Finally, we are very grateful for all the support we receive from our friends in Auroville International UK. We hope our association grows in the years ahead and we look forward to building the Pavilion of Britain with them too.

Sri Aurobindo on Britain

Sri Aurobindo has written much on the social development of Britain and the qualities of its people. The three quotes below come from The Human Cycle:

…liberty-loving, insular and individualistic England …'

‘but it is only in England—the one country always where liberty has been valued as of an equal importance with order and not considered a lesser necessity or no necessity at all—that there was a successful attempt from an early period to limit the judicial power of the State and the monarchy…'

‘That is the reason why the supreme political instinct of the English people fixed, in the struggle with the monarchy, upon this question of taxation as the first vital point in a conflict for the power of the purse. Once that was settled in the Parliament by the defeat of the Stuarts, the transformation of the monarchical sovereignty into the sovereignty of the people or, more accurately, the shifting of the organic control from…'

The British Cultural Pavilion in the International Zone of Auroville

1. Objectives

2. Proposed activities

3. Context: the European Agora

4.Facilities to be provided

5. Next steps

1. Objectives

To represent the special contribution of Britain to the “world-concert” of varied cultures, in the context of the “International University Centre” proposed by the Mother for the International Zone of Auroville.

(Background material: The Mother's texts, 2 quotations from Sri Aurobindo; International Zone concept.)

2. Proposed activities

  • To host studies and research in English Language, Literature and Culture for the benefit of Auroville youth, Aurovilians, students from Pondicherry University and other educational institutions in the area, plus students from elsewhere in India and from around the world.
  • To host teachers, students, cultural and technical experts, artists and performers from Britain to visit Auroville and share their expertise, as well as imbibing new stimuli offered by international context.
  • To provide a vivid and lively experience of “Britishness” to tourists and visitors as well as students.

3. Context: the European Agora

It is proposed that the premises to house these activities, constituting the British Pavilion, should help to define the central “agora” which should form the focal point of the European area of the International Zone. This means that the planning and design of the pavilion would take into consideration the facilities being provided by other European cultures, with the aim of manifesting a very diverse and fascinating “townscape” of activities and buildings.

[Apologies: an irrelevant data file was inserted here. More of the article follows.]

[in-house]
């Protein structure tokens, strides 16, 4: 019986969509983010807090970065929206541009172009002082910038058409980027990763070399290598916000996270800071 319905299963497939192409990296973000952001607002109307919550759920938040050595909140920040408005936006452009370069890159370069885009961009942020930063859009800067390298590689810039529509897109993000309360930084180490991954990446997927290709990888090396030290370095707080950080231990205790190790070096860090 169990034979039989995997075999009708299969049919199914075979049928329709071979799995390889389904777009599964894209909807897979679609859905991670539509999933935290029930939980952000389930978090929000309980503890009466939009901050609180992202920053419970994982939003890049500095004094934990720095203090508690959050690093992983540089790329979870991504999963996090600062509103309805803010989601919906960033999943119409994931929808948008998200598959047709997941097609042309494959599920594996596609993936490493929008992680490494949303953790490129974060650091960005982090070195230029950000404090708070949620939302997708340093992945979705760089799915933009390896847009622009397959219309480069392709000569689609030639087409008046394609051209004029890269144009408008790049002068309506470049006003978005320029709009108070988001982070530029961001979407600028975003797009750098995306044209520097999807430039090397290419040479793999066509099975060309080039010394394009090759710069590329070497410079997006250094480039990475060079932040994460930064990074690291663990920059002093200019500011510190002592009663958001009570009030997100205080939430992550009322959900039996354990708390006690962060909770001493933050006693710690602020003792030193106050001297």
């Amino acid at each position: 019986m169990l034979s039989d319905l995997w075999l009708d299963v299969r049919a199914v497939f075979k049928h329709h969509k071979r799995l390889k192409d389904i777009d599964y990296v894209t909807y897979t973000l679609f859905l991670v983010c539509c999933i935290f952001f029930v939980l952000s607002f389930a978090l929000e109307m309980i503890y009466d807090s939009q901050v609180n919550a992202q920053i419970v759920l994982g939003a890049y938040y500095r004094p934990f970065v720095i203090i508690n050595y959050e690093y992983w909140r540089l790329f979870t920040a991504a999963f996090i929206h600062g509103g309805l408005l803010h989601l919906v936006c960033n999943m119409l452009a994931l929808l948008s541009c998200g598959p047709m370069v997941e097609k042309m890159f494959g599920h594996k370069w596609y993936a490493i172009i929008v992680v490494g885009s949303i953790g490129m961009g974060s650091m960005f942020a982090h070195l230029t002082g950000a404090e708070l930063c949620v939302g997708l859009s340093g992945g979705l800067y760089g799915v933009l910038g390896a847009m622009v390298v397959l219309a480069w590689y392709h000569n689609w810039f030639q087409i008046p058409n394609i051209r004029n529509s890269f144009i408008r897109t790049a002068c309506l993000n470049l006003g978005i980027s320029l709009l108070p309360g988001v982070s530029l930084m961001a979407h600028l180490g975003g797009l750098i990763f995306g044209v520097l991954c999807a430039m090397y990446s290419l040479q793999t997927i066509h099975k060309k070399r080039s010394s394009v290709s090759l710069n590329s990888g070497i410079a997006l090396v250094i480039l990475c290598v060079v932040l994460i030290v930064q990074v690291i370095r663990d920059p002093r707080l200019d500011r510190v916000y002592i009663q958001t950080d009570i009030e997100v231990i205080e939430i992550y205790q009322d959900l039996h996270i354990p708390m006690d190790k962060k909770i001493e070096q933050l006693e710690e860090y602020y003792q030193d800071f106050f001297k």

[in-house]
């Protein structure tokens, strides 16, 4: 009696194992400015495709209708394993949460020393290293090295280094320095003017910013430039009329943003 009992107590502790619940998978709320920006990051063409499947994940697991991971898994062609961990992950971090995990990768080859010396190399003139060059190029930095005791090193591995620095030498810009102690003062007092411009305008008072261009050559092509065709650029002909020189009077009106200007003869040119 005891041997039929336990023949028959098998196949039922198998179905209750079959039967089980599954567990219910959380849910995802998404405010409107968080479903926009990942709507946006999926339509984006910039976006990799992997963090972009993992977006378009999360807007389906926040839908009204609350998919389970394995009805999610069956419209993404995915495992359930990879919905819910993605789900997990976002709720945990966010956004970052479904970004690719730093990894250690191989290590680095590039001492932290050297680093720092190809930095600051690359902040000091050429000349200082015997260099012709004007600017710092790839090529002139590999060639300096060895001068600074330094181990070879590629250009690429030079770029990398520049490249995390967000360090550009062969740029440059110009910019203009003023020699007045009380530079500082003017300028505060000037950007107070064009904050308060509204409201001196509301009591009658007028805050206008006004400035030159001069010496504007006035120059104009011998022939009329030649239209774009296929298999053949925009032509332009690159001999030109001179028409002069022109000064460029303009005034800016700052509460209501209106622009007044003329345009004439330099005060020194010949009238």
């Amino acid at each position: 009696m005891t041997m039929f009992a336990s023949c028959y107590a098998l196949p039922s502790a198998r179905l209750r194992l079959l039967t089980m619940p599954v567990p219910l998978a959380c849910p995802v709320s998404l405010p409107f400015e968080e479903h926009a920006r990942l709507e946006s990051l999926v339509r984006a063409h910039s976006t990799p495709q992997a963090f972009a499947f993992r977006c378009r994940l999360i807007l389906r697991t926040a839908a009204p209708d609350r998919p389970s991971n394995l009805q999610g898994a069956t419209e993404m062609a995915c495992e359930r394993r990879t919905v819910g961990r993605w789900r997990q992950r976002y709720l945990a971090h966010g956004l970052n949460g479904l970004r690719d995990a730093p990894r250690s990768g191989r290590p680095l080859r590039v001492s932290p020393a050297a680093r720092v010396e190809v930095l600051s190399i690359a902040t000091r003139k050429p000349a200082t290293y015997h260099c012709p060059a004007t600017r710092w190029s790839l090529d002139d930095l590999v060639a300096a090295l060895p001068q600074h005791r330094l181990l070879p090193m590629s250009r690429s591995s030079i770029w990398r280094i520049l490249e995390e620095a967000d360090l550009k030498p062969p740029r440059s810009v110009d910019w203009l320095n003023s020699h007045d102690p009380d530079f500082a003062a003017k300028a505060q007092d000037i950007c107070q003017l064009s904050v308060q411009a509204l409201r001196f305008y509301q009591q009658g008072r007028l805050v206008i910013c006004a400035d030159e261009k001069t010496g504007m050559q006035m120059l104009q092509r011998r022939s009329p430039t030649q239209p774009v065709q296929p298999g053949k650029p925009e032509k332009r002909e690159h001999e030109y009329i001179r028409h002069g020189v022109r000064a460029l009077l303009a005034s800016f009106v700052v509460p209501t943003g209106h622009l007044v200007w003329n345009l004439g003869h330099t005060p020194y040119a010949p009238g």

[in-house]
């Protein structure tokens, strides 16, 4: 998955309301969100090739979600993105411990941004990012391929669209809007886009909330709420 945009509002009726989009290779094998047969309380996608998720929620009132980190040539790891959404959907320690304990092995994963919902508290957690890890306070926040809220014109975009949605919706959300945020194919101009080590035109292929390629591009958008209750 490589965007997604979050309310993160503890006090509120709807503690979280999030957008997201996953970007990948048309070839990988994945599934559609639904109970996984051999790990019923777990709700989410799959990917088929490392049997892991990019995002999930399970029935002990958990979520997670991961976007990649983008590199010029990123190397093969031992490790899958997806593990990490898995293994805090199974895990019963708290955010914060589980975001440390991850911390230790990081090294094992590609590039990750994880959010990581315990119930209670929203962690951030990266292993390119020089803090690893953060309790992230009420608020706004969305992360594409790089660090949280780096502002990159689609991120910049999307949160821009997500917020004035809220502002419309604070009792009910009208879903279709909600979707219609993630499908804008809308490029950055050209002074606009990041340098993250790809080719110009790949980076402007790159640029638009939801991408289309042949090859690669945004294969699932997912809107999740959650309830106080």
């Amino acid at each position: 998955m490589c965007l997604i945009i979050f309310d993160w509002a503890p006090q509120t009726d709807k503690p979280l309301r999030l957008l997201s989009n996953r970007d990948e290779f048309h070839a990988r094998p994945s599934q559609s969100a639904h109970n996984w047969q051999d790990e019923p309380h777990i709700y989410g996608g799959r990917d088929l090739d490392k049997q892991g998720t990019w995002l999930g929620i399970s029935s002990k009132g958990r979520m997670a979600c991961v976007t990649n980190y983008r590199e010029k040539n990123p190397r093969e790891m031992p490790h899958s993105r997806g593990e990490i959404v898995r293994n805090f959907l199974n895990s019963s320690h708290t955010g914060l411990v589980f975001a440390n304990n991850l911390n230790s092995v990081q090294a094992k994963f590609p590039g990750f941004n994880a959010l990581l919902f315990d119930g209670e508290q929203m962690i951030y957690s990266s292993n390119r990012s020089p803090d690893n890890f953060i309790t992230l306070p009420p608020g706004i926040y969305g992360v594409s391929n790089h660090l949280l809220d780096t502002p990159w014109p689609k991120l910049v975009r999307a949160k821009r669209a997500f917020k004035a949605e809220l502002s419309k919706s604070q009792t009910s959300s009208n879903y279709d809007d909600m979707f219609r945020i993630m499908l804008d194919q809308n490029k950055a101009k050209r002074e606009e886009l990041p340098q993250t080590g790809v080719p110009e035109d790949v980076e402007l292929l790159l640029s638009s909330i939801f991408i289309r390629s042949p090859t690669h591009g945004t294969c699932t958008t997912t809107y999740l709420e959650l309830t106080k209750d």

(Background material : The European Agora brochure.) 

4. Facilities to be provided

To fulfil these objectives and house these activities it is proposed to aim to provide:

* Reading Room and Library

* Multipurpose hall for classes, video and slide-shows, talks, exhibitions etc.

* Bookshop

* Games Collection, with facilities for both playing and borrowing

* Accommodation for guests (students, visiting experts…) in a “British Inn”

* A beautiful shady garden with roses, where British teas can be served

* Space for playing games in small areas

* Small theatre (audience of 300-500) with a very special atmosphere

The main entrance to the British Pavilion should be on the Agora. The building can be several stories high (3 to 4) and have an urban character, with the garden and then the playing spaces behind, away from the square. It is envisaged to develop these facilities in phases. What should come first and the stages of development need further discussion. 

5. Next steps

* To identify a person or group who will act as the focaliser(s) for the British Pavilion.

* To explore the possibility of involving British architectural teachers and students in design discussions and proposals. 

* To put together an inspiring brochure (or series of brochures) to provide information about the International Zone of Auroville, the European area, and the British Pavilion.

* To keep members of AVI UK informed about our ideas and request their input and support.